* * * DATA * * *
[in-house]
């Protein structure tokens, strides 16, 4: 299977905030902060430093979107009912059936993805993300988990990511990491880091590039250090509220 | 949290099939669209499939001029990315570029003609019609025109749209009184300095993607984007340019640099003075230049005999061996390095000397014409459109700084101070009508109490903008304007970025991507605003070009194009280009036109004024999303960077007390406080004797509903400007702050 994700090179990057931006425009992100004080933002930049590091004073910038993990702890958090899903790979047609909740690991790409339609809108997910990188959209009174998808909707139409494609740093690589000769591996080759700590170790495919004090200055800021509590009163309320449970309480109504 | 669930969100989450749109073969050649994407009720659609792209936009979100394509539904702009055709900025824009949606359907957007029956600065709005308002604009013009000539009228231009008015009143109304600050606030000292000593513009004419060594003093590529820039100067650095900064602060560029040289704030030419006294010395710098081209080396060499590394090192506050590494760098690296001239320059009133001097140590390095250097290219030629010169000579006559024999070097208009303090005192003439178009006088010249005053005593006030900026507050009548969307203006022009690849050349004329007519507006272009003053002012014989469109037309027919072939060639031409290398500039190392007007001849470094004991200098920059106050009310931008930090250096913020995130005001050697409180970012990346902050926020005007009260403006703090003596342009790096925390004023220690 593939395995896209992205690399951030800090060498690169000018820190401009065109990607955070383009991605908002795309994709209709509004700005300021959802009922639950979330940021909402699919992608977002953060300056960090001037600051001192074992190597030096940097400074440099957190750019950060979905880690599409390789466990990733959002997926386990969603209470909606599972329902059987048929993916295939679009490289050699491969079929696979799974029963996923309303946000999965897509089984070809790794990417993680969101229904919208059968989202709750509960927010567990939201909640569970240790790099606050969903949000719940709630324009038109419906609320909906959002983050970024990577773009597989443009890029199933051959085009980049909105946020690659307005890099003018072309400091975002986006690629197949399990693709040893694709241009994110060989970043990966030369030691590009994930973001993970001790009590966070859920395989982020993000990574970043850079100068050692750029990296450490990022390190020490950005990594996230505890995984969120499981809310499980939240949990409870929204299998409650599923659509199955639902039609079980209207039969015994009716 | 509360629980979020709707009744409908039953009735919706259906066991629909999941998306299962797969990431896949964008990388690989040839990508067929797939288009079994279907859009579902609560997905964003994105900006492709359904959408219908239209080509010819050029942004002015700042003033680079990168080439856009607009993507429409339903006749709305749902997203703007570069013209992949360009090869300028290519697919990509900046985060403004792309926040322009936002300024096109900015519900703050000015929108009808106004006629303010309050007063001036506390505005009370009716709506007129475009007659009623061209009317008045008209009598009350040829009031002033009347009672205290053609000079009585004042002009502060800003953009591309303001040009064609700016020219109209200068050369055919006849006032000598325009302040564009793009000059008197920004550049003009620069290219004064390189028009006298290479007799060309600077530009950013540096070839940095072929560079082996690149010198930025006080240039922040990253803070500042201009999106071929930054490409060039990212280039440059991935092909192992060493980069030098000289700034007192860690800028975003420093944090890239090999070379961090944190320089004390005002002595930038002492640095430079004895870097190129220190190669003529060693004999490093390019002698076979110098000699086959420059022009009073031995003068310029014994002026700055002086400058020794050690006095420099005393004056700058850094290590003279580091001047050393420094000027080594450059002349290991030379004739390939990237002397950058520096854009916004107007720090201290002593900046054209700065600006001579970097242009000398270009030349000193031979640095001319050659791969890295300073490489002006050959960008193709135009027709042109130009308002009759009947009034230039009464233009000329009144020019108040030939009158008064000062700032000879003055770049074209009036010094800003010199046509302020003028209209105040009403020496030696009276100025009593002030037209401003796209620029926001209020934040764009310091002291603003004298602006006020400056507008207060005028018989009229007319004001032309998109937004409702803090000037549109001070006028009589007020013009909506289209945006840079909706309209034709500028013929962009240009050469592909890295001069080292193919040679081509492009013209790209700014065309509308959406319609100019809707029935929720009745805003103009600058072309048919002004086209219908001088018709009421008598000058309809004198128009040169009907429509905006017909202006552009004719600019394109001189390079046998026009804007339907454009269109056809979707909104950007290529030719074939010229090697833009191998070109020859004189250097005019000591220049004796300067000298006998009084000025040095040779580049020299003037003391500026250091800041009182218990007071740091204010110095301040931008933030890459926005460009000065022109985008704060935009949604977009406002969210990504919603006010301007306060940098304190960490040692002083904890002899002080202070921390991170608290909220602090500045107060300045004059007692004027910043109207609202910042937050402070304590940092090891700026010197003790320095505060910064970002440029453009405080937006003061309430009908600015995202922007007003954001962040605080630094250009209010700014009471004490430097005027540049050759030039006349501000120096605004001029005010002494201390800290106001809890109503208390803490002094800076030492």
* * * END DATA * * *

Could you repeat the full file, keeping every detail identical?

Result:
[in-house]
């Protein structure tokens, strides 16, 4: 299977905030902060430093979107009912059936993805993300988990990511990491880091590039250090509220 | 949290099939669209499939001029990315570029003609019609025109749209009184300095993607984007340019640099003075230049005999061996390095000397014409459109700084101070009508109490903008304007970025991507605003070009194009280009036109004024999303960077007390406080004797509903400007702050 994700090179990057931006425009992100004080933002930049590091004073910038993990702890958090899903790979047609909740690991790409339609809108997910990188959209009174998808909707139409494609740093690589000769591996080759700590170790495919004090200055800021509590009163309320449970309480109504 | 669930969100989450749109073969050649994407009720659609792209936009979100394509539904702009055709900025824009949606359907957007029956600065709005308002604009013009000539009228231009008015009143109304600050606030000292000593513009004419060594003093590529820039100067650095900064602060560029040289704030030419006294010395710098081209080396060499590394090192506050590494760098690296001239320059009133001097140590390095250097290219030629010169000579006559024999070097208009303090005192003439178009006088010249005053005593006030900026507050009548969307203006022009690849050349004329007519507006272009003053002012014989469109037309027919072939060639031409290398500039190392007007001849470094004991200098920059106050009310931008930090250096913020995130005001050697409180970012990346902050926020005007009260403006703090003596342009790096925390004023220690 593939395995896209992205690399951030800090060498690169000018820190401009065109990607955070383009991605908002795309994709209709509004700005300021959802009922639950979330940021909402699919992608977002953060300056960090001037600051001192074992190597030096940097400074440099957190750019950060979905880690599409390789466990990733959002997926386990969603209470909606599972329902059987048929993916295939679009490289050699491969079929696979799974029963996923309303946000999965897509089984070809790794990417993680969101229904919208059968989202709750509960927010567990939201909640569970240790790099606050969903949000719940709630324009038109419906609320909906959002983050970024990577773009597989443009890029199933051959085009980049909105946020690659307005890099003018072309400091975002986006690629197949399990693709040893694709241009994110060989970043990966030369030691590009994930973001993970001790009590966070859920395989982020993000990574970043850079100068050692750029990296450490990022390190020490950005990594996230505890995984969120499981809310499980939240949990409870929204299998409650599923659509199955639902039609079980209207039969015994009716 | 509360629980979020709707009744409908039953009735919706259906066991629909999941998306299962797969990431896949964008990388690989040839990508067929797939288009079994279907859009579902609560997905964003994105900006492709359904959408219908239209080509010819050029942004002015700042003033680079990168080439856009607009993507429409339903006749709305749902997203703007570069013209992949360009090869300028290519697919990509900046985060403004792309926040322009936002300024096109900015519900703050000015929108009808106004006629303010309050007063001036506390505005009370009716709506007129475009007659009623061209009317008045008209009598009350040829009031002033009347009672205290053609000079009585004042002009502060800003953009591309303001040009064609700016020219109209200068050369055919006849006032000598325009302040564009793009000059008197920004550049003009620069290219004064390189028009006298290479007799060309600077530009950013540096070839940095072929560079082996690149010198930025006080240039922040990253803070500042201009999106071929930054490409060039990212280039440059991935092909192992060493980069030098000289700034007192860690800028975003420093944090890239090999070379961090944190320089004390005002002595930038002492640095430079004895870097190129220190190669003529060693004999490093390019002698076979110098000699086959420059022009009073031995003068310029014994002026700055002086400058020794050690006095420099005393004056700058850094290590003279580091001047050393420094000027080594450059002349290991030379004739390939990237002397950058520096854009916004107007720090201290002593900046054209700065600006001579970097242009000398270009030349000193031979640095001319050659791969890295300073490489002006050959960008193709135009027709042109130009308002009759009947009034230039009464233009000329009144020019108040030939009158008064000062700032000879003055770049074209009036010094800003010199046509302020003028209209105040009403020496030696009276100025009593002030037209401003796209620029926001209020934040764009310091002291603003004298602006006020400056507008207060005028018989009229007319004001032309998109937004409702803090000037549109001070006028009589007020013009909506289209945006840079909706309209034709500028013929962009240009050469592909890295001069080292193919040679081509492009013209790209700014065309509308959406319609100019809707029935929720009745805003103009600058072309048919002004086209219908001088018709009421008598000058309809004198128009040169009907429509905006017909202006552009004719600019394109001189390079046998026009804007339907454009269109056809979707909104950007290529030719074939010229090697833009191998070109020859004189250097005019000591220049004796300067000298006998009084000025040095040779580049020299003037003391500026250091800041009182218990007071740091204010110095301040931008933030890459926005460009000065022109985008704060935009949604977009406002969210990504919603006010301007306060940098304190960490040692002083904890002899002080202070921390991170608290909220602090500045107060300045004059007692004027910043109207609202910042937050402070304590940092090891700026010197003790320095505060910064970002440029453009405080937006003061309430009908600015995202922007007003954001962040605080630094250009209010700014009471004490430097005027540049050759030039006349501000120096605004001029005010002494201390800290106001809890109503208390803490002094800076030492």